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The future of food security and feeding an expanding global population depends upon our ability to increase food production globally—an estimated 70 percent by the year 2050, according to the Food and Agriculture Organization of the United Nations. But challenges ranging from climate change, soil quality, pest control, and shrinking land availability, not to mention water resource constraints, must be addressed.
So how can we increase yields in a sustainable, intelligent way?
We believe that the Internet of Things (IoT) technology and data-driven agriculture is one answer. In fact, IoT is already showing promising results.
Find out how IoT solves some of agriculture’s most vexing challenges by helping farmers connect fields and herds, reduce risks, streamline operations, and increase yield. To learn more, register for the IoT in Action event in Sydney on March 19, 2019.
How IoT is redefining agriculture
IoT offers countless benefits to agriculture in countless scenarios. Microsoft Project FarmBeatsâ€Šis a cost-effective, artificial intelligence (AI) and IoT platform that is based on Windows IoT devices and Azure cloud technologies. By combining low-cost sensors, drones, and vision and machine learning algorithms to map farms, Microsoft Project FarmBeats enables data-driven, precision agriculture, and the ability to increase density, quality, sustainability, and yield.
IoT-enabled sensors in the field can monitor everything from soil pH and quality to water saturation to ensure site-specific applications of irrigation, pesticides, and fertilizers. IoT provides opportunities for phenotyping and targeting seed varieties where they’ll best thrive. Drones and robots help monitor crops, identify optimal harvest times, and mitigate threats from pests and disease in real-time.
For operations that raise livestock or produce other animal products, connected field sensors and animal tags can be used to track and manage herds, monitor animal health and fertility, alert farmers to predators, and manage feed.
Of course, connecting devices and uploading data to the cloud can be especially challenging in rural areas. Microsoft has found a way to overlay WiFi signals over TV whitespaces—that is, unused TV channels—to transport data from sensors, drones, cameras, and tractors back to the farmer’s office. From there Azure IoT Edge running on PCs handles most of the computing, including Project FarmBeats AI and Computer Vision algorithms, and transmits data to the cloud, regardless of broadband speed.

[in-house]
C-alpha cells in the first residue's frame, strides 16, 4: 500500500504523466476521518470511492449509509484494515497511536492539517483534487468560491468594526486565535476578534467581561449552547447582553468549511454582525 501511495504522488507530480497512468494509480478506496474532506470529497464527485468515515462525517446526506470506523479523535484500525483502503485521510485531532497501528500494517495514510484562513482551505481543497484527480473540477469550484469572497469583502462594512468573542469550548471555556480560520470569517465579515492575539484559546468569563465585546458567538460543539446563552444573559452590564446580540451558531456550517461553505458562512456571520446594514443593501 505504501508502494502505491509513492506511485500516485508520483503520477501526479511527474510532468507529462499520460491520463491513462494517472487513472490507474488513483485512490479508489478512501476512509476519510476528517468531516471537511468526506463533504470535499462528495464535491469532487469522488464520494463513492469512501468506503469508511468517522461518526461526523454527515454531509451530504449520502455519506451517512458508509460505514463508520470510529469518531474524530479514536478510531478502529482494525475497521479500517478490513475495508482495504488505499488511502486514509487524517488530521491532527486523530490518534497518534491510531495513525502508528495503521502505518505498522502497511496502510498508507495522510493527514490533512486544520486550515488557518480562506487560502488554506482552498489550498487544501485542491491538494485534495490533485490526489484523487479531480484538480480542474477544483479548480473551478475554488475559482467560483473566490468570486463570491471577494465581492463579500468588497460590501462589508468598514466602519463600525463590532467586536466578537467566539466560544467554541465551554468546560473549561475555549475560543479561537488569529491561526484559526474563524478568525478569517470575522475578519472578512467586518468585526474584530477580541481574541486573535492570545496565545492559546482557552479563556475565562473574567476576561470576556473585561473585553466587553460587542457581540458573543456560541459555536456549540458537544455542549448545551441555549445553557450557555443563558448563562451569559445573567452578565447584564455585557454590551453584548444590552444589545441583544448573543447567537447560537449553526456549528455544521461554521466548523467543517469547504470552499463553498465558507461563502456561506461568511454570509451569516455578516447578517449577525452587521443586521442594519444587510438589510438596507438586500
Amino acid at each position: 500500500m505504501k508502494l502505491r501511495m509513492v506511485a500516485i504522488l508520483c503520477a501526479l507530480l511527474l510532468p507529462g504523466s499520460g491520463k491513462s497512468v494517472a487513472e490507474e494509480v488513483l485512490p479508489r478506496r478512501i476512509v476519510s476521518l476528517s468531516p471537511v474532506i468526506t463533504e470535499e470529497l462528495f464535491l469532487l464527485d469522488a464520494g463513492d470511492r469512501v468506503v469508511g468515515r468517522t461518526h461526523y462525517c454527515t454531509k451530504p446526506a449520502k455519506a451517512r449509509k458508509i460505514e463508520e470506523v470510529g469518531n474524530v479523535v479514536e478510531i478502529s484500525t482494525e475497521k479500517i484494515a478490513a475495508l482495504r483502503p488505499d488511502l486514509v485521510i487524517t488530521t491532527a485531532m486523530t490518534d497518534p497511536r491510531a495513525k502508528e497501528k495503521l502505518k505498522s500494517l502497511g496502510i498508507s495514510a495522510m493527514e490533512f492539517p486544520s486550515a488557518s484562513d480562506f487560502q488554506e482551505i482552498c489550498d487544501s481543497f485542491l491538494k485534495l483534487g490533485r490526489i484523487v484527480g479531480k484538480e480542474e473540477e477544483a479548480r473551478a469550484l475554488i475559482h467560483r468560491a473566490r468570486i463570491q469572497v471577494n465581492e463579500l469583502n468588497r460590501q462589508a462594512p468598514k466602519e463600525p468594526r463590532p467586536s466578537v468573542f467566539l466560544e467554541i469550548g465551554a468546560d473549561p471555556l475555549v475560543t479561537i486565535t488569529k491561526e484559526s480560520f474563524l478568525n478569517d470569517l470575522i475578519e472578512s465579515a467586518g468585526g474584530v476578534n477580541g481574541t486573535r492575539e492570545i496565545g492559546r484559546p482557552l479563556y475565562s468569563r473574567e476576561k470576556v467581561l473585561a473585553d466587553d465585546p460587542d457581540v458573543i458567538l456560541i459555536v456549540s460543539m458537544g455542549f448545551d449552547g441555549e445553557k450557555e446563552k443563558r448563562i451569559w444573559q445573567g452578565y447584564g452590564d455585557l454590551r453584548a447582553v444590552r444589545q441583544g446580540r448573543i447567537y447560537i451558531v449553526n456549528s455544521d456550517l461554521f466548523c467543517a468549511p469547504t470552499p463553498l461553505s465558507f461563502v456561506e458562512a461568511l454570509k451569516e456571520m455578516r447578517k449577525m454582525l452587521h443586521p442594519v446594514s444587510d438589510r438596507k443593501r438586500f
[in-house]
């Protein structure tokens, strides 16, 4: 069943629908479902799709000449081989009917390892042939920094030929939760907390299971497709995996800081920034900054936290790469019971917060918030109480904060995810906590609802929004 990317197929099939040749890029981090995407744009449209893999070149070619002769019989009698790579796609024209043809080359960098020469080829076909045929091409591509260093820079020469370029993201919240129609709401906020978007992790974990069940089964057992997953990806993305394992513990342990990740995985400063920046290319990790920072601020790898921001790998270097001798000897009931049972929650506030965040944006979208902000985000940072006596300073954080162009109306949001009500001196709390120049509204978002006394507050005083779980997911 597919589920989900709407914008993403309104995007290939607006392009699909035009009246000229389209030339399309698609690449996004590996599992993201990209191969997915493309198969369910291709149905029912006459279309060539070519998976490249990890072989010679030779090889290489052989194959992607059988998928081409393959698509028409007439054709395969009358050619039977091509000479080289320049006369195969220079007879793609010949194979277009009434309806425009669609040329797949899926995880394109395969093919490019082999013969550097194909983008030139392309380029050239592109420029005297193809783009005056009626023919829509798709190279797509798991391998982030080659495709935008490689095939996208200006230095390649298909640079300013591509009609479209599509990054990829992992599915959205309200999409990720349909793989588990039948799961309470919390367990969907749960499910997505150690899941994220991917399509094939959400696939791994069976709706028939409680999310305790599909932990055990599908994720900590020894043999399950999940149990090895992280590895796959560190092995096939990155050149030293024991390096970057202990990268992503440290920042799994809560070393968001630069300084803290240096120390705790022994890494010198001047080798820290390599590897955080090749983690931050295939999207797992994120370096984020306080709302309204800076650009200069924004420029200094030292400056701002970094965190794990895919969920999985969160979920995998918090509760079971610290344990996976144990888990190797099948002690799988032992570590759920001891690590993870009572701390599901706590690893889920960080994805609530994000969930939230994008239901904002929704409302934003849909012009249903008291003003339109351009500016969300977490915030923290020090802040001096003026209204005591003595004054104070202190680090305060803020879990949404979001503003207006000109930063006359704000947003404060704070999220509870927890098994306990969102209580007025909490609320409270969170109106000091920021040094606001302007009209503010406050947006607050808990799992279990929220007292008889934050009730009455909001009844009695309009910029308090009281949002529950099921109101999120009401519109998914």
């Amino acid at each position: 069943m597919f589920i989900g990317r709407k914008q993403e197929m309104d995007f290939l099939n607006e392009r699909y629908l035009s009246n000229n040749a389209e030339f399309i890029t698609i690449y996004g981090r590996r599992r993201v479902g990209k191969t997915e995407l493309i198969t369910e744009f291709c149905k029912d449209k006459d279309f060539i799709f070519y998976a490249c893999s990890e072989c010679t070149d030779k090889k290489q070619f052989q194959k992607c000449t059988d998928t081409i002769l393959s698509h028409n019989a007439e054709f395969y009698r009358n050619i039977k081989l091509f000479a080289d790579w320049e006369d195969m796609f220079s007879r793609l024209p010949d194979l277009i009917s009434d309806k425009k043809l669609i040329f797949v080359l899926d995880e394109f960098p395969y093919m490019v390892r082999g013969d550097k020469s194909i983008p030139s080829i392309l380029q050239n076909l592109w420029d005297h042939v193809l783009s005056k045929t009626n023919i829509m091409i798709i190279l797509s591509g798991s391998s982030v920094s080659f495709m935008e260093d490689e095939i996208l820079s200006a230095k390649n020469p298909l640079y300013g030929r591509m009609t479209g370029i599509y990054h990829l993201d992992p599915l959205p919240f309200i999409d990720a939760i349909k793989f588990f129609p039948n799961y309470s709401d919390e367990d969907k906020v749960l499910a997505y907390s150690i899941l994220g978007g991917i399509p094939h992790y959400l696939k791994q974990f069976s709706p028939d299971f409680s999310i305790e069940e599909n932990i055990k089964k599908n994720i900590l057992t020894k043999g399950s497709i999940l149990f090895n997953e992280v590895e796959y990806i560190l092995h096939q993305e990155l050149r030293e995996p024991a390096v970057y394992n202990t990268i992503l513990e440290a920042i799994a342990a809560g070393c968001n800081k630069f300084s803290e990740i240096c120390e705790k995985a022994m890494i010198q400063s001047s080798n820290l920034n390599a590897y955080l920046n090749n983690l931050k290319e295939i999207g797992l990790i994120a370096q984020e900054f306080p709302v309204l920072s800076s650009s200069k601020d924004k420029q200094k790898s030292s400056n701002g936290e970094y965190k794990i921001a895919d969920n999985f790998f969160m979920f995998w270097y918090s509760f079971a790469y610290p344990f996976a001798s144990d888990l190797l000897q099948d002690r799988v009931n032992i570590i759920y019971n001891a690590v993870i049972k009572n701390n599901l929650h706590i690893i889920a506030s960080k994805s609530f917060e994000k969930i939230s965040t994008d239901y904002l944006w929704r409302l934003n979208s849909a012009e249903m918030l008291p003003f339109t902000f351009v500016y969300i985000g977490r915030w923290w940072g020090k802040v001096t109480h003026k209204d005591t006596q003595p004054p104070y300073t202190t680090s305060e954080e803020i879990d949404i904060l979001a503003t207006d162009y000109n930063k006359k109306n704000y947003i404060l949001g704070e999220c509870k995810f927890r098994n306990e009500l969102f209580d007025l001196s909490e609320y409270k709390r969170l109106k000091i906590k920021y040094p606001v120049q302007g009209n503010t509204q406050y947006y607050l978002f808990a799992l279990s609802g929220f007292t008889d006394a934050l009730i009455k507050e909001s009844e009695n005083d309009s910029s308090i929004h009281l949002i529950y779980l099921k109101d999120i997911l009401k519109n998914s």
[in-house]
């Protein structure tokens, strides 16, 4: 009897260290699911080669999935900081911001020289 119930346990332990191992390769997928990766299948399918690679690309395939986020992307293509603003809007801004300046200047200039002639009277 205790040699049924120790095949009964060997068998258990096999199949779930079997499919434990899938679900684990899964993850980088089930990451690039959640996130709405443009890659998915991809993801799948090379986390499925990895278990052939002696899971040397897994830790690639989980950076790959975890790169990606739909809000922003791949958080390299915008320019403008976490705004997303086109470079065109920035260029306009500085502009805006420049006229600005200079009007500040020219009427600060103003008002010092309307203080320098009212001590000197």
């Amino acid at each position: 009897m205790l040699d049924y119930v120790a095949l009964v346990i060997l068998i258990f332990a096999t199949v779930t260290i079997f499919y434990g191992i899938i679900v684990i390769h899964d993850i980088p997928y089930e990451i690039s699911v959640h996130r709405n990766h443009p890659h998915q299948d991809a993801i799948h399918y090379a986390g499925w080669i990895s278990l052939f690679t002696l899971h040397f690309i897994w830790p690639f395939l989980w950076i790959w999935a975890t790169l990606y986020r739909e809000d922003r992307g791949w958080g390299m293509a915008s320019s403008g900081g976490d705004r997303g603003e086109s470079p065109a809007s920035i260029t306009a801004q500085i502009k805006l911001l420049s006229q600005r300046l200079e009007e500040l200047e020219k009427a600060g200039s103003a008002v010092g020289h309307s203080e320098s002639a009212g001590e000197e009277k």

Real-life applications of IoT in agriculture
As one of Australia’s fastest growing dairy farms, Australian Consolidated Milk (ACM), serves more than 180 farms and handles around 350 million liters of milk annually. Ensuring the quality and safety of milk is a top priority and maintaining the right temperature from collection to transport is key. One spoiled tanker-load of milk can cost up to $10,000 and have negative environmental impacts.
To help mitigate this, ACM is working with Advance Computing to trial a cloud-based IoT solution to provide greater visibility into milk temperature so that actions can be taken as soon as an anomaly is detected. The solution sends quality and temperature notifications to farmers in real-time so they can make necessary changes without delay.
Water is also a major concern in agriculture, consuming approximately 70 percent of our global water resources, according to the Food and Agriculture Organization. New Zealand-based Blackhills Farm is doing its part to lower that percentage.
Using the SCADAFarm system by WaterForce, which combines IoT solutions from Schneider Electric and Microsoft, Blackhills Farm is able to remotely monitor and control their irrigation system. Sprinklers can be customized for individual crops, soils, and moisture levels and be adjusted quickly for rain, heat, and other conditions. The solution has helped Blackhills Farm reduce water and power usage while realizing higher crop yields.
Meanwhile, during harvest season, Echuca-based Kagome receives some 180 tons of tomatoes arriving at their plant each hour. It enlisted the help of Advance Computing to devise an IoT-based solution that uses data from on farm sensors, in truck devices, and technology installed in Kagome’s loading bay to ensure the company has a clear window on its operations. Tracing shipments is now automated and information can be accessed anytime and anywhere. According to Kagome CEO Jason Fritsch, the solution has paid for itself five times over in the first season.
See how IoT is reshaping agriculture at IoT in Action in Sydney
IoT in Action is coming to Sydney on March 19, 2019. Register for this one-day, in-person event to discover how partners and customers are unlocking the potential of intelligent edge and intelligent cloud solutions to transform success in agriculture and other industries. Gain actionable insights around the latest topics in IoT business transformation, innovations in IoT security, the intelligent edge, and more. Plus, meet face-to-face with IoT experts, partners, and technical and business decision makers.